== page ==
The notion that micronized progesterone does not increase the risk of breast cancer had been criticised before the long-term follow up of the E3N cohort and CGHFBC meta-analysis (Kuhl et al., 2013). It is important to consider the pharmacology of oral progesterone. Unlike with the synthetic progestins, this route of administration is associated with rapid metabolism and marked inactivation of the active medication into metabolites of progesterone by the gastrointestinal tract (Lobo et al., 2019, Levine et al., 2001). As a result, bioavailability is very low and, in accordance, oral progesterone is considerably less potent than the oral progestins (Davey et al., 2018, Kuhl, 2005). Taking the fact that it is far less potent into consideration, it would seem logical to assume as a default null hypothesis that breast cancer takes longer to appear and may be less common with oral progesterone (Kuhl et al., 2013). It is difficult to rationalise why all these other progestins, in spite of their different structures and biochemistry, would increase the incidence of breast cancer while micronized progesterone would not or have even an opposing effect. Conversely, other parenteral routes of progesterone such as vaginal or rectal administration have considerably higher bioavailability and more potent systematic effects (Kuhl, 2005). These non-oral routes likely have a similar incidence of breast cancer to those of the synthetic progestins.
In the CGHFBC meta-analysis, it was found that bioidentical estradiol has a similar, if not greater, incidence to conjugated (and therefore non-bioidentical) estrogens (1.78 (1.58–1.99) vs 1.68 [1.57–1.80]) (CGHFBC, 2019). Therefore, the rate of breast cancer with bioidentical estrogen usage is not significantly lower than with non-bioidentical estrogen usage. This is of note because, unlike oral progesterone and its synthetic derivatives, oral estradiol can have similar potency to these conjugated estrogens at practical clinical doses (Kuhl, 2005). One might expect the same to be true of bioidentical and non-identical progestogens at comparable potencies. The ELITE trial reported that there were more cases of breast cancer in a group of women using estradiol and relatively low-dose vaginal progesterone (45 mg/day) versus controls (Hodis et al., 2016). However, as the sample sizes were not large enough, it is not possible to attribute the higher rate of breast cancer to parenteral progesterone (Stute et al., 2018). Higher quality evidence is necessary to confirm, beyond a shadow of a doubt, that parenteral progesterone does in fact have comparable breast cancer risk to oral progestins.
There is a positive association between breast cancer risk and a greater volume of breast tissue (Jansen et al., 2014, Eriksson et al., 2012). As transgender women develop breast tissue from hormone therapy, one might expect to find that their breast cancer rate would also increase. Surprisingly, however, the findings of epidemiological studies investigating the rate of breast cancer in transgender women are conflicting. Two large cohort studies (n = 2,307 and n = 1,259, respectively) reported no greater risk relative to cisgender men (Gooren et al., 2013a, Brown et al., 2014). However, another more recent study (n = 2,260) found a rate of breast cancer in transgender women that was between that of cisgender men and cisgender women (de Blok et al., 2019). The reason for this enormous difference in findings is unclear. A recent review found that there were just 20 cases of breast cancer in transgender women reported in the literature and hence almost as many as in transgender men (Hartley et al., 2018). It is of note that another review found only 7 reported cases of prostate cancer in transgender women (Gooren et al., 2013b). In accordance, prostate cancer seems to be an exceptionally rare diagnosis. One could argue on this basis, that the occurrence of breast cancer in transgender women is possibly also very rare.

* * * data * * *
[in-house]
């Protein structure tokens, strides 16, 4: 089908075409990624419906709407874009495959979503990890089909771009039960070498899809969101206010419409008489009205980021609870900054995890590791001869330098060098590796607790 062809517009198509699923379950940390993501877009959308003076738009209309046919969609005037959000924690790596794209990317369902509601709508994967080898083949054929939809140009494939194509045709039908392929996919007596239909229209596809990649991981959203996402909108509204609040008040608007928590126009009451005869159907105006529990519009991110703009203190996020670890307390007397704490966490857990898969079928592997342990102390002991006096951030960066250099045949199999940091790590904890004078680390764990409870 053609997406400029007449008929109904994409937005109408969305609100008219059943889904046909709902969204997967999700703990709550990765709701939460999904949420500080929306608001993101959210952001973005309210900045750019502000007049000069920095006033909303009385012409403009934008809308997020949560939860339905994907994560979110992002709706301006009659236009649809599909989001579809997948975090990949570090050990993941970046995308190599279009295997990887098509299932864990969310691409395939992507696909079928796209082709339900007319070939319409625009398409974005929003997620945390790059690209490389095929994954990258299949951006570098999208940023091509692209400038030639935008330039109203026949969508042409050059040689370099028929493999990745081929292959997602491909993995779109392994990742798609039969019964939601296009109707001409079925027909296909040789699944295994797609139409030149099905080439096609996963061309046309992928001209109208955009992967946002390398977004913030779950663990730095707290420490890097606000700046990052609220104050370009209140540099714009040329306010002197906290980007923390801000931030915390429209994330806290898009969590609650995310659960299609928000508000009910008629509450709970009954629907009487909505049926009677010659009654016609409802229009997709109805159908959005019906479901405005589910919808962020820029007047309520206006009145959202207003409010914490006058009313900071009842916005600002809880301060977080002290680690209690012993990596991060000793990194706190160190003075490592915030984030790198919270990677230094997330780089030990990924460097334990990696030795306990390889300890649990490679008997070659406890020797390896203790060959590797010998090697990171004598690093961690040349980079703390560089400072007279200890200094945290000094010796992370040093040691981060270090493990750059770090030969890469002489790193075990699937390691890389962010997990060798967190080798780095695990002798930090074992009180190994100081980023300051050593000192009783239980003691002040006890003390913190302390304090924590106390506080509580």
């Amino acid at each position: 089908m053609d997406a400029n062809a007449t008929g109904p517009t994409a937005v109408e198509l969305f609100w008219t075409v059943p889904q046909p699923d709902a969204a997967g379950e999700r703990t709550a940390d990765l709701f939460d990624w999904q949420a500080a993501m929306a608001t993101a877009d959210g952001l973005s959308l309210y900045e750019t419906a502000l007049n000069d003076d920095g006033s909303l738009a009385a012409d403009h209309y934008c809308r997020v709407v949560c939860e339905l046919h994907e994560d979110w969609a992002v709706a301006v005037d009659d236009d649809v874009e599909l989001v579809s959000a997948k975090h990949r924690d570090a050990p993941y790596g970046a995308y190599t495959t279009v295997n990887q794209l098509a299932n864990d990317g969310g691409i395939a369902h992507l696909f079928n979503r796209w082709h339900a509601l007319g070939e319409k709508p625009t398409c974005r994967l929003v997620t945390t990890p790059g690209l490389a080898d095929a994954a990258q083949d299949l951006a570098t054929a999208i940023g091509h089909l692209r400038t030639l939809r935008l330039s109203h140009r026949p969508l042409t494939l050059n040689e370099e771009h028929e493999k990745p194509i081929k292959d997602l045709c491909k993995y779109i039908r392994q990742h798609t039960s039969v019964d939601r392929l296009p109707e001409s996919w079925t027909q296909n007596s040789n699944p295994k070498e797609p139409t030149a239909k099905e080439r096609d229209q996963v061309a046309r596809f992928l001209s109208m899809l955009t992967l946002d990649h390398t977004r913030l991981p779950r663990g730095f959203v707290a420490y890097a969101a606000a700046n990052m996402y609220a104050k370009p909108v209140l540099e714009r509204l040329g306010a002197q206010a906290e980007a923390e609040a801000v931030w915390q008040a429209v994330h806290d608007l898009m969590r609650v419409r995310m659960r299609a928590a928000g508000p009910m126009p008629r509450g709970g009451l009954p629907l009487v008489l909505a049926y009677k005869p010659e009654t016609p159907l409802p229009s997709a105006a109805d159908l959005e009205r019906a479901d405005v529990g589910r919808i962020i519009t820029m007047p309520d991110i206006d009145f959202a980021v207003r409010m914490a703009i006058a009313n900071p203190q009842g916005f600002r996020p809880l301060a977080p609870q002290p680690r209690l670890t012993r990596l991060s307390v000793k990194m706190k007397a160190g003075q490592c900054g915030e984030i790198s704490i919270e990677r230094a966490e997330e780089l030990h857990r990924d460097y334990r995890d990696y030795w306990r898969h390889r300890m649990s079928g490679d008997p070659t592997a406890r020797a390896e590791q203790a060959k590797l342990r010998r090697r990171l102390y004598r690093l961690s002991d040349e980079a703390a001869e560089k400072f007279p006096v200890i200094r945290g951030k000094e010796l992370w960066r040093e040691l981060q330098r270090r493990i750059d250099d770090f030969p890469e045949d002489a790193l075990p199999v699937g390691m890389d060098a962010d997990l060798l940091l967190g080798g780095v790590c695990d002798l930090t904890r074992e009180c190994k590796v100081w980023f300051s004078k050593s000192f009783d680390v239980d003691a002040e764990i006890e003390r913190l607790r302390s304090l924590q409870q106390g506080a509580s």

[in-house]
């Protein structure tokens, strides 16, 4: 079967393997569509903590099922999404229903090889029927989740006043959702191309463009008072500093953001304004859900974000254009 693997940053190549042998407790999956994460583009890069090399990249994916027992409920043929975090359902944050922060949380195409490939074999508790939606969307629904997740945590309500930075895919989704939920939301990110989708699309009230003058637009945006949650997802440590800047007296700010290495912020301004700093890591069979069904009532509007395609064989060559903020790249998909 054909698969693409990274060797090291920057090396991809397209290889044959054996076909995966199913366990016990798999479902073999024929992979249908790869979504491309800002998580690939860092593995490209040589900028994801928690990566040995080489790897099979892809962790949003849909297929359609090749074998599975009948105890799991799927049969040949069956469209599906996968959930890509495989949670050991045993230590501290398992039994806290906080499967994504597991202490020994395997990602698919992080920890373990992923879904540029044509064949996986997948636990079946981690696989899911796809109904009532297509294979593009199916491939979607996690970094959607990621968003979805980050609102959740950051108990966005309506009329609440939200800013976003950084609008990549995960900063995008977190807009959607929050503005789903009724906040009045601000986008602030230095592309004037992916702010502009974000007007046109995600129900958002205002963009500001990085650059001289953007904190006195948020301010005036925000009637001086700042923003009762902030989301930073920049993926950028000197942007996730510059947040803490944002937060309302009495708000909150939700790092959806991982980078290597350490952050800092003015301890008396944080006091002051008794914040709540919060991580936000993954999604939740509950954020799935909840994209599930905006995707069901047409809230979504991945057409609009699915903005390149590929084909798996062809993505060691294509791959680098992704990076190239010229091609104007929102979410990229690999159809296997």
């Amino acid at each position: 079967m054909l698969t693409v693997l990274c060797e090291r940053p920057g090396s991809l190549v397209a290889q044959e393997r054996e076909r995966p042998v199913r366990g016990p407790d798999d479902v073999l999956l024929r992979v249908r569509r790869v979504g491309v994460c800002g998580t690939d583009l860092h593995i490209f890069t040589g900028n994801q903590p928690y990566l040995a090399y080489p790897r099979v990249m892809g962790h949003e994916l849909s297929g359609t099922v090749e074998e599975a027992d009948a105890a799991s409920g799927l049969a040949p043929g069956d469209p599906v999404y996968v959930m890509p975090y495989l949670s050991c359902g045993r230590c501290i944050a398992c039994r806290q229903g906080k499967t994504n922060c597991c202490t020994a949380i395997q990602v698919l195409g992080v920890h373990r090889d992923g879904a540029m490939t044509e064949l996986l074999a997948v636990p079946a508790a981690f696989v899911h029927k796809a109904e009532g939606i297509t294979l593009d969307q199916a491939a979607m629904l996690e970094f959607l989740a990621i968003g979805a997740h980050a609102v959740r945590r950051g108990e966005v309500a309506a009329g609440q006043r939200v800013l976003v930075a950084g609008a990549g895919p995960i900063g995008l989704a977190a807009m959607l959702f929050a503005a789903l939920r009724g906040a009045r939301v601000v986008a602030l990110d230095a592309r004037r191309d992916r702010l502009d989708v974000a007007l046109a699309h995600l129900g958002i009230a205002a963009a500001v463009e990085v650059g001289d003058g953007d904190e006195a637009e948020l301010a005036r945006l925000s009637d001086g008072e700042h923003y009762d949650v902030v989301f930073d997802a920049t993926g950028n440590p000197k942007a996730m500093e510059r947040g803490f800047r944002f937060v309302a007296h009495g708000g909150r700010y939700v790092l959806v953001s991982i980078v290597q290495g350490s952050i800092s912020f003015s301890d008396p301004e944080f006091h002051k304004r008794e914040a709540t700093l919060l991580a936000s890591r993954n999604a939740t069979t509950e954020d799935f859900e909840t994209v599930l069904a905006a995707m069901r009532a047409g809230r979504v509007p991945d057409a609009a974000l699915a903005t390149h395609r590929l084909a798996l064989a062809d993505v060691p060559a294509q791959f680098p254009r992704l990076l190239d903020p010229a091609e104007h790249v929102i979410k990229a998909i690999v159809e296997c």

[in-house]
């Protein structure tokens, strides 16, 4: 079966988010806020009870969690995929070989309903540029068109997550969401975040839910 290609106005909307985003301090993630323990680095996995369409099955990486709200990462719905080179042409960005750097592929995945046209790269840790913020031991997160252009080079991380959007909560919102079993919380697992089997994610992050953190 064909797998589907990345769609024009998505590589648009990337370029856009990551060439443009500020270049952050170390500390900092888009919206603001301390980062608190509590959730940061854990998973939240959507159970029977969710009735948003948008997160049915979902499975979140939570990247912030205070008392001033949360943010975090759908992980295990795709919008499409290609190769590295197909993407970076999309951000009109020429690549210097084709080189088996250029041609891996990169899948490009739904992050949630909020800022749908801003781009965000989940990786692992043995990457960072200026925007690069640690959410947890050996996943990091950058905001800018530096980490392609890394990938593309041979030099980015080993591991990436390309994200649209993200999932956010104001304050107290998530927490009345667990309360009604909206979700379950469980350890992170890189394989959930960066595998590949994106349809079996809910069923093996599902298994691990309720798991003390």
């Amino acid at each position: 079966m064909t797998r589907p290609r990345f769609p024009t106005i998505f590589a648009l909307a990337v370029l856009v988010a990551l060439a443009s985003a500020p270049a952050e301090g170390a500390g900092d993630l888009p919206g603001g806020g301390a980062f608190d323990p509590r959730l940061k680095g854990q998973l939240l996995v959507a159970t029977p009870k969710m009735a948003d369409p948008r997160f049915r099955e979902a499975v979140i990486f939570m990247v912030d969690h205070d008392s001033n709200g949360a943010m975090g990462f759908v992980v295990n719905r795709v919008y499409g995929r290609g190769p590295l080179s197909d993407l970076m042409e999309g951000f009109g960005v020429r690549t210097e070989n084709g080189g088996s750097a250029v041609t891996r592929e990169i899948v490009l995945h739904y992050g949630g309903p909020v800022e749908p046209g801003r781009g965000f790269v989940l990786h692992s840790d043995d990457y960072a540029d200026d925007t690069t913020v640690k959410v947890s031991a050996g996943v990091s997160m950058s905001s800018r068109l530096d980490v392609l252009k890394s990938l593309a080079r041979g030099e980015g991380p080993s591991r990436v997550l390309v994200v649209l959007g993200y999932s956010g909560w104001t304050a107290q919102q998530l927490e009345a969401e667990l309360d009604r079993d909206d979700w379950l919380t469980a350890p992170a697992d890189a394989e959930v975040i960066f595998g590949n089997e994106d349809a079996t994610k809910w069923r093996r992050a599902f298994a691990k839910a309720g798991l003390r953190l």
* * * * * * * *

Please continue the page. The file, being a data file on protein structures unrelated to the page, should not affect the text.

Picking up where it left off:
Nonetheless, we should probably take the available evidence with some scepticism. It is well-known breast cancer takes many years to appear; after many decades of hormone exposure. Data from SEER in 2004 found that the incidences of breast cancer in women at 30, 40 and 50 years of age were only 1 in 1,523, 1 in 173 and 1 in 45, respectively (Anders et al., 2009). Given the secretion of ovarian steroid hormones begins at about 10-years-old in cisgender females, by the age of 50 these women have had about 40 years of exposure. But the follow-up times in these epidemiological studies of transgender women are very short in comparison (typically less than 20 years) and, following a similar timeframe of hormone exposure, breast cancer risk may be higher (Gooren et al., 2013a, Brown et al., 2014). This is particularly relevant because there appears to have been a recent surge in the number of transgender people commencing hormone therapy at a young age (MacGregor et al., 2019, Cartaya et al., 2018). Klinefelter syndrome affects about 1 in 600 men and, usually being accompanied by a state of mild hypoandrogenism and mild hyperestrogenism, these men develop gynecomastia (Høst et al., 2014). It is of note that the breast cancer risk for Klinefelter syndrome males is significantly higher (about 3% absolute risk) that the rest of the male population (Niewoehner et al., 2008). As transgender women effectively achieve a induced state of marked “hypoandrogenism” and “hyperestrogenism” with hormone therapy, their breast cancer risk may theoretically be at least as high, or higher, than these males with Klinefelter syndrome. A recent case report concluded that the risk of breast cancer in transgender women is “acceptably safe in the short term” but that “the safety and potential risks in the longer term are unknown at present” (Sattari, 2015). As the incidence appears to be low, breast cancer may not be an overwhelming concern for transgender women. It is not, at present, possible to be sure.
Based on all available evidence, as with estrogens, progestogen usage appears to be associated with a higher incidence of breast cancer. Longer and more intense exposure may exemplify risk. This is likely the case for both synthetic progestins and bioidentical progesterone (particularly with some parenteral routes). However, more rigorous and adequately powered studies on breast cancer risk with these routes of progesterone administration are necessary to confirm this.
Because breast cancer in transgender women may not be nearly as common as breast cancer in cisgender women, it could be argued that the increased risk associated with progestogen exposure is of far lesser significance. Contrariwise, it cannot be argued that progesterone has no effect on or reduces the incidence of breast cancer. Given the limited and conflicting evidence for the notion that breast cancer remains very low in transgender women with long-term therapy, it ought not to be dismissed that an increased risk of breast cancer may form the basis of contraindication for progesterone therapy. This may be a particularly important consideration for those with a family history of the disease. Nonetheless, based on the extremely low number of case reports of breast cancer in transgender women, progestogens and progesterone might be well tolerated in this respect; even over long periods of time. There are probably more convincing reasons for us not to add micronised progesterone to our regimens.